Hi, Friend. I’m waiting for my coffee at a local bakery - they are known for their butter tarts, and their coffee is just ok, but it’s that time of day when I don’t care. “Hey, Kate! I meant to ask you…” “Yes?” “Where do you get your haircuts?” The barista wants to know, before handing me my coffee. She is the third person to ask me that question in the last few months. I know why she’s asking. She has short hair herself. My hair is short, and well cut, and well shaped, AND funky. It LOOKS expensive. I shake my head ruefully. “Nowhere close to here”. The truth is… my hair is a project every time it’s cut, precisely because I love my hairstylist so much. I drive an hour to Toronto, and an hour or more back, depending on traffic. It’s worth it. The commute and the cost were both factors in me going back to dark hair - I couldn’t justify spending an entire Saturday at a hair salon, AND paying two weeks’ worth of groceries for the outcome - even though the outcome WAS bangin’. Fellow mom on the soccer field, as we are watching our precious darlings roll around on the field with toddler-sized soccer balls. “Where do you get your hair done?”. “Toronto”, I sigh. She sighs back. “Yeah, I figured it wasn’t anywhere in town.” I walk out of the store, as the car pulls up and an older gentleman rolls down his window. “That’s a cool haircut!”, he calls out. “Looks great on you!” All of this very-welcome-attention leaves me with two thoughts: 1. I should leave my stylist a bigger tip next time, and… 2. What is the coaching equivalent of this? My hairstylist’s work is visible and tangible. I wear her work on my head every day. If you see me, you see her work. It’s that visible. Landscapers can claim the same thing. “Wow, your garden is beautiful. Who did it? Can I get their number?” Some strength coaches and personal trainers go as far as lean into that as a marketing angle. “Body by Minnie”, or “Butt by Brian”, or whatever. A little self-aggrandizing, if you ask me, but ok. What about MY work? The results of my work are rarely commented on by the outside eye. How do you take before and after pictures of “thank you so much for helping me reframe this super unhelpful narrative”? Your neighbor is probably not going to say: “My goodness, you seem especially well regulated lately. Have you been working with a coach?” And often, that’s a good thing. I don’t really care if my work is VISIBLE. I care that my work is FELT. And with some things… no difference at all is the biggest progress you can ask for. Imagine being JUST AS strong as ten years ago. Imagine sleeping JUST AS well as you were before you had children. This winter, what if you didn’t notice ANY difference (for once)? In how you feel, in how you act, in how you ARE? If you are not that impacted by the seasons, this is unimpressive (and unnecessary). But if you, like me, turn into a pathetic couch puddle once October arrives, then this IS the incredible transformation you are after. You just want to continue being YOU, not shift into mere existence until the snow melts. STAY you, instead of turning into couch Gollum clutching onto cookies. Stay active, keep eating the way that makes you feel your best, keep seeing people, and doing things. I don't do anything half way, y'all. ;) Hugs,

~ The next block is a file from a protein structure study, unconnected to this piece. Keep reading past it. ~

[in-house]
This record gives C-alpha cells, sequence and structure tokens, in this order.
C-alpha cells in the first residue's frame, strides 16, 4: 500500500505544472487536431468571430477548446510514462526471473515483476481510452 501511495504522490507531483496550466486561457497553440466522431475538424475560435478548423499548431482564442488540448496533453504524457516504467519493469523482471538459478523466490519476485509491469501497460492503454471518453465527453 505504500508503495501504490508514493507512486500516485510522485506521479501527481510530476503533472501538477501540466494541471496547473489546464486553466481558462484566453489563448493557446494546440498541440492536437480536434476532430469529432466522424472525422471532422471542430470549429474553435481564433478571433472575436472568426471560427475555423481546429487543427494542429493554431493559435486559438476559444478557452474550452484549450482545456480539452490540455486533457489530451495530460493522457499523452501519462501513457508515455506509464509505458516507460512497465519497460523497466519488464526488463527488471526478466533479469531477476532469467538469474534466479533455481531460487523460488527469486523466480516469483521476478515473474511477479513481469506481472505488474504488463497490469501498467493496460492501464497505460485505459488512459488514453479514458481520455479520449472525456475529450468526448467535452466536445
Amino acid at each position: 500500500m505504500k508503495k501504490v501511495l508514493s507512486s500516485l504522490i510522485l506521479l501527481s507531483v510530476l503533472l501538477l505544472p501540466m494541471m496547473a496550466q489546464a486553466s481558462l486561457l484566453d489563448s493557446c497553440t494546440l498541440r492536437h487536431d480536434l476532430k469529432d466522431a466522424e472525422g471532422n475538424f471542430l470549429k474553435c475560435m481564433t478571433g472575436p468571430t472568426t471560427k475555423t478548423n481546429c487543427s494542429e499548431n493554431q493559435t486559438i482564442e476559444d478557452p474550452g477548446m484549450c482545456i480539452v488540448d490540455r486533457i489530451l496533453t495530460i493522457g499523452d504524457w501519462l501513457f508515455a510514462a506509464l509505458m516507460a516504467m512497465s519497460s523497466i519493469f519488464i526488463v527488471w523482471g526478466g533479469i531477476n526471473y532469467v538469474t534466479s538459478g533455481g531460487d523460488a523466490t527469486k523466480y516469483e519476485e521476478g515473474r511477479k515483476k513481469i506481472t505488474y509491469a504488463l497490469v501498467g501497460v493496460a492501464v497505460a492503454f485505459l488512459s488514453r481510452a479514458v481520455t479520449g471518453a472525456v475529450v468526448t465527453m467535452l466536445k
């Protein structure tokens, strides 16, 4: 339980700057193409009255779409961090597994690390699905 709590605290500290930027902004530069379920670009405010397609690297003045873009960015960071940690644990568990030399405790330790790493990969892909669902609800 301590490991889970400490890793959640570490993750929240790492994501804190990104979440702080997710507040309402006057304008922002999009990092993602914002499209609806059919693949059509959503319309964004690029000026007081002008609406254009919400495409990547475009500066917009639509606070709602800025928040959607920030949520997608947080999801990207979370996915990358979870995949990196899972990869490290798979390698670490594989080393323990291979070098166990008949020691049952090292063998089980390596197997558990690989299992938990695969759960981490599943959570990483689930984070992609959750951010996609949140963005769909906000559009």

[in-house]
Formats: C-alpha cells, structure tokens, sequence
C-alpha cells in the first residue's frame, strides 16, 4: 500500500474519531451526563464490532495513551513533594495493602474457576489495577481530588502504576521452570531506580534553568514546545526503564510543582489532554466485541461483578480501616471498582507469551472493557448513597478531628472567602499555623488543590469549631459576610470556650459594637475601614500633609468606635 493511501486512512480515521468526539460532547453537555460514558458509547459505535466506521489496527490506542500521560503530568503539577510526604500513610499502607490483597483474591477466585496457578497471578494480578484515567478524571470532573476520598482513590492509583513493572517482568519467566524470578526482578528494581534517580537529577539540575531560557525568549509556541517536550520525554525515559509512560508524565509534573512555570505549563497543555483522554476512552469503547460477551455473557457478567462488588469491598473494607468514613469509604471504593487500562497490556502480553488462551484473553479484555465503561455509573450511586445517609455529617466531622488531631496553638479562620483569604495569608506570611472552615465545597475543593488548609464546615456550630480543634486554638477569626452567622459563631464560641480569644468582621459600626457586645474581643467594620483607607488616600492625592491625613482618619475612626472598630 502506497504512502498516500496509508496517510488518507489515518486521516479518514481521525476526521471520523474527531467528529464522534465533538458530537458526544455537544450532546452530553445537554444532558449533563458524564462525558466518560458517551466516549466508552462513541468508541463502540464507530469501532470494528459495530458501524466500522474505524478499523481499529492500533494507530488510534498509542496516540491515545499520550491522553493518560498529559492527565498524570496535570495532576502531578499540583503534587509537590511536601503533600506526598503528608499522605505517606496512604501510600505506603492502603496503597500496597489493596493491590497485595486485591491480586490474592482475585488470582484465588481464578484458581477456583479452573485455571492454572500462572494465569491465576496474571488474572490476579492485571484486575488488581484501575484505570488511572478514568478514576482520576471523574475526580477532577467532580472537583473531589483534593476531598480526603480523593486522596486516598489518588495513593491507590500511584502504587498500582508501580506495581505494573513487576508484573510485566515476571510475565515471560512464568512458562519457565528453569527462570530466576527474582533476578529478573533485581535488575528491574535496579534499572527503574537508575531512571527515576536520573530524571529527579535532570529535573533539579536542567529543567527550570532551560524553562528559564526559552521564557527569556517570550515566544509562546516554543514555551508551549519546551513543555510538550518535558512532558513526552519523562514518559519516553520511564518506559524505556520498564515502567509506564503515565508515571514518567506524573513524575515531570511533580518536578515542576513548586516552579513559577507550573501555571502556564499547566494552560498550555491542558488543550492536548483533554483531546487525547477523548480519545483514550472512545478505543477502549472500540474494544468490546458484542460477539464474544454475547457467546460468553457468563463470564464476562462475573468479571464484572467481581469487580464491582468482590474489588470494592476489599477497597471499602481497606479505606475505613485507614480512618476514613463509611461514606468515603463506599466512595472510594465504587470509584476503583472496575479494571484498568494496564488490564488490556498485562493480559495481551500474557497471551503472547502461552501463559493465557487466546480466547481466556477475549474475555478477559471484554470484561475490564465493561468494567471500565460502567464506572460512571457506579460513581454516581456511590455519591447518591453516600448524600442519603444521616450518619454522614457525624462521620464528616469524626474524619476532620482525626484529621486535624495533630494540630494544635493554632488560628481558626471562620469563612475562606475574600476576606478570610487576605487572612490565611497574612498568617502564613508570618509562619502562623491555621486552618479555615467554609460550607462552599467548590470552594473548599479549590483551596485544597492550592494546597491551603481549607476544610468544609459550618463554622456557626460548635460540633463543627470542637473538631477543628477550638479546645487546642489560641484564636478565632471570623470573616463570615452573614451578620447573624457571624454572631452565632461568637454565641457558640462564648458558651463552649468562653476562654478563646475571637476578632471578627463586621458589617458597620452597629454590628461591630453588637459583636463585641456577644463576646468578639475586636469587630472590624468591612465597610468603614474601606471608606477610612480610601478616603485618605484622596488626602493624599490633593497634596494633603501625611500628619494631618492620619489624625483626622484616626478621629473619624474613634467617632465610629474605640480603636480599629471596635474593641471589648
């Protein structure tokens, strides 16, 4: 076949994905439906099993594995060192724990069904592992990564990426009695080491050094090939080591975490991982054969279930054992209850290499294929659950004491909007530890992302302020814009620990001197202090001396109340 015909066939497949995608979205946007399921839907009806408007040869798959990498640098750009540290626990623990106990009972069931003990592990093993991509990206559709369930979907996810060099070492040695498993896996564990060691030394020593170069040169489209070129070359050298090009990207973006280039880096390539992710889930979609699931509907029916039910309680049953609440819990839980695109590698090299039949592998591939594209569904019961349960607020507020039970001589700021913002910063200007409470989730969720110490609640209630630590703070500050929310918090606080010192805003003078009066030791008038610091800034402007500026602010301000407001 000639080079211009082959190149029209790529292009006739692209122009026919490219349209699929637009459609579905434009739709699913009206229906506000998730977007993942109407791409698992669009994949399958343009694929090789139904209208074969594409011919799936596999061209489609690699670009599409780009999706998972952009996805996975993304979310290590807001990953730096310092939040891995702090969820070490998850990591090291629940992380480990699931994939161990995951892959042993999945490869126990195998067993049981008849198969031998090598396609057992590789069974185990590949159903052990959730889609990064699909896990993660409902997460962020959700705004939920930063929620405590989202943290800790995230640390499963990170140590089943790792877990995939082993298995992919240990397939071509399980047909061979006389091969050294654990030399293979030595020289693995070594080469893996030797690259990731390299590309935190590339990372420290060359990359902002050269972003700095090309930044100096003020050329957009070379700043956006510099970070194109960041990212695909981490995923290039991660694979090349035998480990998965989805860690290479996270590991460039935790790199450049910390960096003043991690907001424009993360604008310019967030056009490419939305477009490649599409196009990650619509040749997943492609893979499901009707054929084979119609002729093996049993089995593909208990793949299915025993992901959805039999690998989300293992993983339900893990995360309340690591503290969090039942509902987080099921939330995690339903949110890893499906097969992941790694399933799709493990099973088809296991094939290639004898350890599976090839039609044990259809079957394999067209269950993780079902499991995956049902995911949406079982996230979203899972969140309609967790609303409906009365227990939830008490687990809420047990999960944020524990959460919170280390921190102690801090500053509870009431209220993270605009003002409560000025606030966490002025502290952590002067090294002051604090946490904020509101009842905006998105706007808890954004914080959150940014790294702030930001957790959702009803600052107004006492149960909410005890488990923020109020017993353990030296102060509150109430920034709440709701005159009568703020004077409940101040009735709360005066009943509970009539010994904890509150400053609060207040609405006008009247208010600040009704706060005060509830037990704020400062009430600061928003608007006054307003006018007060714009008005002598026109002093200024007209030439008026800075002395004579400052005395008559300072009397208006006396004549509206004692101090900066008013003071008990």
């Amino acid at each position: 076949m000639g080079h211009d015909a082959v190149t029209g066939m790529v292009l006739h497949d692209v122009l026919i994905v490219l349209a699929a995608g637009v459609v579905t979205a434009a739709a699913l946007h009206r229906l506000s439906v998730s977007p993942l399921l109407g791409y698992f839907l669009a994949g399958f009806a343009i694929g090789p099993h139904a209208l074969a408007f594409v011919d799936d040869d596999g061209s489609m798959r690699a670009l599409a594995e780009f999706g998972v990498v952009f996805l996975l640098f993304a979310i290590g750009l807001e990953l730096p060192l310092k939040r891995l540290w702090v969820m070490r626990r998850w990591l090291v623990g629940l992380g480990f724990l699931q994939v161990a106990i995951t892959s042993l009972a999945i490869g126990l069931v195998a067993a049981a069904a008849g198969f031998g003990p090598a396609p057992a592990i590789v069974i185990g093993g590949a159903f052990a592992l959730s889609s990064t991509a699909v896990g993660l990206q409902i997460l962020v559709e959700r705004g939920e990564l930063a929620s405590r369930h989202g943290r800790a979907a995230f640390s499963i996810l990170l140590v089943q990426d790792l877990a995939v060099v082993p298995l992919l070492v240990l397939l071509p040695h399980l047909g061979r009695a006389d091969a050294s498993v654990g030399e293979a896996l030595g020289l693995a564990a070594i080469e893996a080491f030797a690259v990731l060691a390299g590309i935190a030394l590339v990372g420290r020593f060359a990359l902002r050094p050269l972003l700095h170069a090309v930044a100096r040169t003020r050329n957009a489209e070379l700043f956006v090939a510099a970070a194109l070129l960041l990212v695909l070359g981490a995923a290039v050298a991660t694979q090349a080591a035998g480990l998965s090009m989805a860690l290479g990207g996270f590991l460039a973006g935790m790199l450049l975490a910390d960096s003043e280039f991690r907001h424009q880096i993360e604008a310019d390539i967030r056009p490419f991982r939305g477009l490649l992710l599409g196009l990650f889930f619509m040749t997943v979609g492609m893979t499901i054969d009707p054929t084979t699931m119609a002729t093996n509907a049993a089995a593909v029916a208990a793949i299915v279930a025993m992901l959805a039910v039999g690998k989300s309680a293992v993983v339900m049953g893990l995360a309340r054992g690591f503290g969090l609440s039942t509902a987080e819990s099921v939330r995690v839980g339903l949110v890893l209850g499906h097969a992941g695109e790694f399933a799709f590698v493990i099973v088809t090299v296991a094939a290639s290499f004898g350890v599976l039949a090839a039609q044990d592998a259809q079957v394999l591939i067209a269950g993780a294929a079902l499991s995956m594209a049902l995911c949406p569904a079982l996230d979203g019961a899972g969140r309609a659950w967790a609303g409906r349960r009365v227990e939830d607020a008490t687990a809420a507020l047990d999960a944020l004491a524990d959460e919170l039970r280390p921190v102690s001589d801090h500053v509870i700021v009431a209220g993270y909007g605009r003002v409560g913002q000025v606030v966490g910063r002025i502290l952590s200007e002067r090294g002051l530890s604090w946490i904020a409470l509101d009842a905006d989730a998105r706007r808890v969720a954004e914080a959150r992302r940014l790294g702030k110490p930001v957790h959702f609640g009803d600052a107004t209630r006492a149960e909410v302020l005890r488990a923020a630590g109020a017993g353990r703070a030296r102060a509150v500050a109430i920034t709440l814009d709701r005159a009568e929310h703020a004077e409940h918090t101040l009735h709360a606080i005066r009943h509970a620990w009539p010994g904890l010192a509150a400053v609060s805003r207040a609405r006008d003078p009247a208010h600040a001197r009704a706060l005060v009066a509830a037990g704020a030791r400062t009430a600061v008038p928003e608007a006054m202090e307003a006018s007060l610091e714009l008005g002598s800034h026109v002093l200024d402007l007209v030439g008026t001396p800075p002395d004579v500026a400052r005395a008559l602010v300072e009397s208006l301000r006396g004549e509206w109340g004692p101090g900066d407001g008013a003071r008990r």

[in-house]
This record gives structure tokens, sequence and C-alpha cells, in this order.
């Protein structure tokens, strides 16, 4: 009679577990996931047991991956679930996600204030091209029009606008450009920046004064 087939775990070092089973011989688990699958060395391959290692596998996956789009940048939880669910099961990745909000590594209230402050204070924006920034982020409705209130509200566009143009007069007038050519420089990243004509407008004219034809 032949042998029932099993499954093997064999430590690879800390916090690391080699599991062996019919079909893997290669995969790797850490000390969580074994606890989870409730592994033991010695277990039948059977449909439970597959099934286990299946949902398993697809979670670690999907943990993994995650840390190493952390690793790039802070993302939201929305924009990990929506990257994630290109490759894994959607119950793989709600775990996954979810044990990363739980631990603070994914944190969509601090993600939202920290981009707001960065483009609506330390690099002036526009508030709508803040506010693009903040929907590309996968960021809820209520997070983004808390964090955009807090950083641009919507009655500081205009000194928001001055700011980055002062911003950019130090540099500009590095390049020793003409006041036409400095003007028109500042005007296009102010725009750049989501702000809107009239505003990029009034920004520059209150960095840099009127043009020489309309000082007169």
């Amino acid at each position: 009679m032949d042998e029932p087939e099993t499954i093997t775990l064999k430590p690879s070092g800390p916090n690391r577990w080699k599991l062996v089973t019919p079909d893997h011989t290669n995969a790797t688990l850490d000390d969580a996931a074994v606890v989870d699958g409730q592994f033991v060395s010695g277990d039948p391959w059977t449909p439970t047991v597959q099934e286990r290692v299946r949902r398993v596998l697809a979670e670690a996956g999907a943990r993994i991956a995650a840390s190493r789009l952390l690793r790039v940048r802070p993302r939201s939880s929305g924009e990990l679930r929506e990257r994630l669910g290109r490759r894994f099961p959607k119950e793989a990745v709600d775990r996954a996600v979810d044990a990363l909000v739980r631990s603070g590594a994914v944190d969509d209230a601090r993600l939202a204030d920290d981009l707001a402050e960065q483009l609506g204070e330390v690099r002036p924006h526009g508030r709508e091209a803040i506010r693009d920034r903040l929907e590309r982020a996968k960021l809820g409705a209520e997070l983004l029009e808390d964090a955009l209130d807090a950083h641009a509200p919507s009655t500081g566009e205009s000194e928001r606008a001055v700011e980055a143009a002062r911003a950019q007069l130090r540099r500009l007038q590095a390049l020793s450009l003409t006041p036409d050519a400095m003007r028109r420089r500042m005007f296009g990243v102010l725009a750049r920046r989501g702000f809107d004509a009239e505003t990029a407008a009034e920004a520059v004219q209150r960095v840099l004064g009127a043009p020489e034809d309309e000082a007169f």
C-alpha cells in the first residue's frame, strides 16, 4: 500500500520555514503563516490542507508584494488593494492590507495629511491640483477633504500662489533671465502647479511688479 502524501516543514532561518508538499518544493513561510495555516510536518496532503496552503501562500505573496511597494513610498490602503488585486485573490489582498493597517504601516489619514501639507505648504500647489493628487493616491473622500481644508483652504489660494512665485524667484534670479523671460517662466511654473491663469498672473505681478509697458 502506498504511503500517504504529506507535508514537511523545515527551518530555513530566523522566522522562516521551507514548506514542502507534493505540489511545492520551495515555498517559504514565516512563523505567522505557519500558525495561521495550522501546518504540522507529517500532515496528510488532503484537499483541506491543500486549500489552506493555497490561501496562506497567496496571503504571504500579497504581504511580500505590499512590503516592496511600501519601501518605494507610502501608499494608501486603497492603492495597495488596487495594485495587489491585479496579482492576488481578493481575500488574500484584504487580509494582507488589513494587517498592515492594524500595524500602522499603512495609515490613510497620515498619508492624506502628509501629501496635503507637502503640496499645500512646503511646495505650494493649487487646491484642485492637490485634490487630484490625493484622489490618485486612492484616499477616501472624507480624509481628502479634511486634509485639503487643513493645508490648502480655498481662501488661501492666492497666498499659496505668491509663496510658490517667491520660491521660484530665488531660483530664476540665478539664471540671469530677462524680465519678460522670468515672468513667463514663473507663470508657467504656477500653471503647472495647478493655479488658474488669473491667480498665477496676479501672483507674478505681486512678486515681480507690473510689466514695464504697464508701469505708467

• Bitch, Please: Meal Planning For Lazy Rebels Who Hate Structure